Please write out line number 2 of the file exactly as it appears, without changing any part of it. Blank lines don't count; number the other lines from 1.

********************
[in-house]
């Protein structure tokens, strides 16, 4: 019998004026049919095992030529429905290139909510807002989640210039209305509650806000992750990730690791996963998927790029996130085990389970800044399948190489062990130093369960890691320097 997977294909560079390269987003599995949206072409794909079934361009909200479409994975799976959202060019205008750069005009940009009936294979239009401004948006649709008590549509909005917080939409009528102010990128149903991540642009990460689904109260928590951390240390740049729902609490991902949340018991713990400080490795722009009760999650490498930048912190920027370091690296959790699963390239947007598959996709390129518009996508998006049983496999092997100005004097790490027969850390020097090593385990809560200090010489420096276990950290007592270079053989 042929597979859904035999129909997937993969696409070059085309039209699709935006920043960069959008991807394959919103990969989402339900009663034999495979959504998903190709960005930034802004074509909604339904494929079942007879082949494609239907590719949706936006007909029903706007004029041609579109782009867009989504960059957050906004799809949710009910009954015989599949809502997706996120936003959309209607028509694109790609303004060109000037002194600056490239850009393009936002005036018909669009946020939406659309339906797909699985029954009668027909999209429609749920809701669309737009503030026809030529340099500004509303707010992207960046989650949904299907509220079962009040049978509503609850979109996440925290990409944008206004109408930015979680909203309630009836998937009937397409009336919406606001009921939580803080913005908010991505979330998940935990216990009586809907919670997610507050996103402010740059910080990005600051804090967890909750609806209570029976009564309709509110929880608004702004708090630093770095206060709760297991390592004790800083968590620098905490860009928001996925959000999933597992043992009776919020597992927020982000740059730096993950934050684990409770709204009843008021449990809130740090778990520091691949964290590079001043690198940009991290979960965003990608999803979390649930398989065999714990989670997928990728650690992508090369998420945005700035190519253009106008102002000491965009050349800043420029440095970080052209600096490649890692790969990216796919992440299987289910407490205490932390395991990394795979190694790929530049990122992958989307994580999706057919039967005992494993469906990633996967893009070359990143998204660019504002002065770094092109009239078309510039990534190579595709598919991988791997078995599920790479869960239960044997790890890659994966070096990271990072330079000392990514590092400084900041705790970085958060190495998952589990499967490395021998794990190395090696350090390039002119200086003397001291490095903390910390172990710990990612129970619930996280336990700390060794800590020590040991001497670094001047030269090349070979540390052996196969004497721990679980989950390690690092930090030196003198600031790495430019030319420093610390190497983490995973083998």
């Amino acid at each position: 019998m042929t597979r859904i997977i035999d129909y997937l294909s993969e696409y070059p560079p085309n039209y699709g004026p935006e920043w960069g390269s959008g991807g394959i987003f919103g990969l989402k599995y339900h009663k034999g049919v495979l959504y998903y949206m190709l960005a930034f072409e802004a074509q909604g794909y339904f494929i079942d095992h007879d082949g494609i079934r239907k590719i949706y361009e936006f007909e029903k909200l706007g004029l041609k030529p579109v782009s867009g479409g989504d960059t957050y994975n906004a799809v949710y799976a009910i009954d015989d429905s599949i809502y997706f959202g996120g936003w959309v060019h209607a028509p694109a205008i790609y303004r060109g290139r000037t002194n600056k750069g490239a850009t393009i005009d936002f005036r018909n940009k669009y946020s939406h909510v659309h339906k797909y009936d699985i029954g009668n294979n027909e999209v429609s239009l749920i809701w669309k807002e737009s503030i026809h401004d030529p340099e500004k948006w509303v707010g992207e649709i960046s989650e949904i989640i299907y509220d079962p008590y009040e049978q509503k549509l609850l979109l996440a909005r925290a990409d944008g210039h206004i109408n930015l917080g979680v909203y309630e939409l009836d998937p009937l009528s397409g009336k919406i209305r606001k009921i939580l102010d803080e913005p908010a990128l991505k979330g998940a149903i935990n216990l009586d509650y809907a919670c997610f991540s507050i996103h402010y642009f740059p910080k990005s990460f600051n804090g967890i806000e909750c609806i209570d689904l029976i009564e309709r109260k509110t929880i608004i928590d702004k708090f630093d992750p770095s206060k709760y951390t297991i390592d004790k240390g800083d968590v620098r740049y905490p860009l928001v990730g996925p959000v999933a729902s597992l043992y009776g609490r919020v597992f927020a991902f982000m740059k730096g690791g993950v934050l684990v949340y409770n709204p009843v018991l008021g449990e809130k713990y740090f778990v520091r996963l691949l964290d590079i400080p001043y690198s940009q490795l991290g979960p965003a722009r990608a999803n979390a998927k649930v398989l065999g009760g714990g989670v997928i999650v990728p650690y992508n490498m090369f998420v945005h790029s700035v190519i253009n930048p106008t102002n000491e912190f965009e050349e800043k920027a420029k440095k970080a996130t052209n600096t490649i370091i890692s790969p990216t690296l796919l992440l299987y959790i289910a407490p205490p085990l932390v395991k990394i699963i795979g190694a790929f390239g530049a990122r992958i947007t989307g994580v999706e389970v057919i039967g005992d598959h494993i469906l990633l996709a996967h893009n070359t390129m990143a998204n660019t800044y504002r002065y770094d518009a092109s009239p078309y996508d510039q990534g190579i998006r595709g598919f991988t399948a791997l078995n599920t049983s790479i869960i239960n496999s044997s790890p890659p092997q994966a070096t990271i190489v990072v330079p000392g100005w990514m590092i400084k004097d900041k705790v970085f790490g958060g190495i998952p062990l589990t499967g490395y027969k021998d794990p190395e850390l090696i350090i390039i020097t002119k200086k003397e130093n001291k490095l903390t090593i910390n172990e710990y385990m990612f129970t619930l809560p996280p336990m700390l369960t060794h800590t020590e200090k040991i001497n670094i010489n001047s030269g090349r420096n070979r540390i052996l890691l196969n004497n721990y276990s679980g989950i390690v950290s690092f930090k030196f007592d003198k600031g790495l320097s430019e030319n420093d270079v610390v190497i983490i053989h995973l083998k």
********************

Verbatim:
């Protein structure tokens, strides 16, 4: 019998004026049919095992030529429905290139909510807002989640210039209305509650806000992750990730690791996963998927790029996130085990389970800044399948190489062990130093369960890691320097 997977294909560079390269987003599995949206072409794909079934361009909200479409994975799976959202060019205008750069005009940009009936294979239009401004948006649709008590549509909005917080939409009528102010990128149903991540642009990460689904109260928590951390240390740049729902609490991902949340018991713990400080490795722009009760999650490498930048912190920027370091690296959790699963390239947007598959996709390129518009996508998006049983496999092997100005004097790490027969850390020097090593385990809560200090010489420096276990950290007592270079053989 042929597979859904035999129909997937993969696409070059085309039209699709935006920043960069959008991807394959919103990969989402339900009663034999495979959504998903190709960005930034802004074509909604339904494929079942007879082949494609239907590719949706936006007909029903706007004029041609579109782009867009989504960059957050906004799809949710009910009954015989599949809502997706996120936003959309209607028509694109790609303004060109000037002194600056490239850009393009936002005036018909669009946020939406659309339906797909699985029954009668027909999209429609749920809701669309737009503030026809030529340099500004509303707010992207960046989650949904299907509220079962009040049978509503609850979109996440925290990409944008206004109408930015979680909203309630009836998937009937397409009336919406606001009921939580803080913005908010991505979330998940935990216990009586809907919670997610507050996103402010740059910080990005600051804090967890909750609806209570029976009564309709509110929880608004702004708090630093770095206060709760297991390592004790800083968590620098905490860009928001996925959000999933597992043992009776919020597992927020982000740059730096993950934050684990409770709204009843008021449990809130740090778990520091691949964290590079001043690198940009991290979960965003990608999803979390649930398989065999714990989670997928990728650690992508090369998420945005700035190519253009106008102002000491965009050349800043420029440095970080052209600096490649890692790969990216796919992440299987289910407490205490932390395991990394795979190694790929530049990122992958989307994580999706057919039967005992494993469906990633996967893009070359990143998204660019504002002065770094092109009239078309510039990534190579595709598919991988791997078995599920790479869960239960044997790890890659994966070096990271990072330079000392990514590092400084900041705790970085958060190495998952589990499967490395021998794990190395090696350090390039002119200086003397001291490095903390910390172990710990990612129970619930996280336990700390060794800590020590040991001497670094001047030269090349070979540390052996196969004497721990679980989950390690690092930090030196003198600031790495430019030319420093610390190497983490995973083998």